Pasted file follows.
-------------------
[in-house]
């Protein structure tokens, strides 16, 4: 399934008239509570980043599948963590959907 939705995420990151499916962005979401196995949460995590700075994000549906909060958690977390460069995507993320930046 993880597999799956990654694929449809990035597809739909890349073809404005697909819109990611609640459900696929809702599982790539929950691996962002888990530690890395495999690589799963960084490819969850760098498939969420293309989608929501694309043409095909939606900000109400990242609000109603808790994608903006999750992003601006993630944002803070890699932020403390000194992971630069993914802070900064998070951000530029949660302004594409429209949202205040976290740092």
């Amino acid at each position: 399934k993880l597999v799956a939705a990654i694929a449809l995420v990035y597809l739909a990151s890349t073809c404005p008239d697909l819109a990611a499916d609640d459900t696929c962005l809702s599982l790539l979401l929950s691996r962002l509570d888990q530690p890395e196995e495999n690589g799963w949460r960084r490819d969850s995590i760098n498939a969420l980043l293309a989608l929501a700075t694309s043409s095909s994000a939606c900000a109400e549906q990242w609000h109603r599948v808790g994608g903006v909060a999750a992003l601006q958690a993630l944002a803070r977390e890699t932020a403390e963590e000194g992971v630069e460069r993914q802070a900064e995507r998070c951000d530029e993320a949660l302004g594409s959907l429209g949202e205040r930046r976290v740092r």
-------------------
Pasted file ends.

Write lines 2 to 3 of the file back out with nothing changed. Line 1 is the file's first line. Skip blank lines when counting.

């Protein structure tokens, strides 16, 4: 399934008239509570980043599948963590959907 939705995420990151499916962005979401196995949460995590700075994000549906909060958690977390460069995507993320930046 993880597999799956990654694929449809990035597809739909890349073809404005697909819109990611609640459900696929809702599982790539929950691996962002888990530690890395495999690589799963960084490819969850760098498939969420293309989608929501694309043409095909939606900000109400990242609000109603808790994608903006999750992003601006993630944002803070890699932020403390000194992971630069993914802070900064998070951000530029949660302004594409429209949202205040976290740092």
């Amino acid at each position: 399934k993880l597999v799956a939705a990654i694929a449809l995420v990035y597809l739909a990151s890349t073809c404005p008239d697909l819109a990611a499916d609640d459900t696929c962005l809702s599982l790539l979401l929950s691996r962002l509570d888990q530690p890395e196995e495999n690589g799963w949460r960084r490819d969850s995590i760098n498939a969420l980043l293309a989608l929501a700075t694309s043409s095909s994000a939606c900000a109400e549906q990242w609000h109603r599948v808790g994608g903006v909060a999750a992003l601006q958690a993630l944002a803070r977390e890699t932020a403390e963590e000194g992971v630069e460069r993914q802070a900064e995507r998070c951000d530029e993320a949660l302004g594409s959907l429209g949202e205040r930046r976290v740092r």